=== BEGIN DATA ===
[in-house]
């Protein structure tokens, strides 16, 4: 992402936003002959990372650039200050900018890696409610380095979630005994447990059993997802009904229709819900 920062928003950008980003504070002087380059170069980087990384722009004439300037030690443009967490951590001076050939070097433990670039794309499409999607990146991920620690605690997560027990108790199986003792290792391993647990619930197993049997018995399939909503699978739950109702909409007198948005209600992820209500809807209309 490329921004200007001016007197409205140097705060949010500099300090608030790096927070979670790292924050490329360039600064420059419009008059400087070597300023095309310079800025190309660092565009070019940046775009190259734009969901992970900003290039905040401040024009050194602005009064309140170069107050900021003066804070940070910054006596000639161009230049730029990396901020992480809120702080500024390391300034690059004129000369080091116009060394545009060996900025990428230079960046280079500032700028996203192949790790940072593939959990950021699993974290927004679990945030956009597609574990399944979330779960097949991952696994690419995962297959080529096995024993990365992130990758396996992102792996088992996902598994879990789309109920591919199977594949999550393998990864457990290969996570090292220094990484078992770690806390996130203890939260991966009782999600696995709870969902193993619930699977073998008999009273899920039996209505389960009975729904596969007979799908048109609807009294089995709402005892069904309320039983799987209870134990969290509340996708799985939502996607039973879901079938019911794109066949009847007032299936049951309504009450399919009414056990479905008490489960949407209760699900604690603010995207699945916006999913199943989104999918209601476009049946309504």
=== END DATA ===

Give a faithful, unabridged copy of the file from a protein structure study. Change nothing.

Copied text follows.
[in-house]
């Protein structure tokens, strides 16, 4: 992402936003002959990372650039200050900018890696409610380095979630005994447990059993997802009904229709819900 920062928003950008980003504070002087380059170069980087990384722009004439300037030690443009967490951590001076050939070097433990670039794309499409999607990146991920620690605690997560027990108790199986003792290792391993647990619930197993049997018995399939909503699978739950109702909409007198948005209600992820209500809807209309 490329921004200007001016007197409205140097705060949010500099300090608030790096927070979670790292924050490329360039600064420059419009008059400087070597300023095309310079800025190309660092565009070019940046775009190259734009969901992970900003290039905040401040024009050194602005009064309140170069107050900021003066804070940070910054006596000639161009230049730029990396901020992480809120702080500024390391300034690059004129000369080091116009060394545009060996900025990428230079960046280079500032700028996203192949790790940072593939959990950021699993974290927004679990945030956009597609574990399944979330779960097949991952696994690419995962297959080529096995024993990365992130990758396996992102792996088992996902598994879990789309109920591919199977594949999550393998990864457990290969996570090292220094990484078992770690806390996130203890939260991966009782999600696995709870969902193993619930699977073998008999009273899920039996209505389960009975729904596969007979799908048109609807009294089995709402005892069904309320039983799987209870134990969290509340996708799985939502996607039973879901079938019911794109066949009847007032299936049951309504009450399919009414056990479905008490489960949407209760699900604690603010995207699945916006999913199943989104999918209601476009049946309504």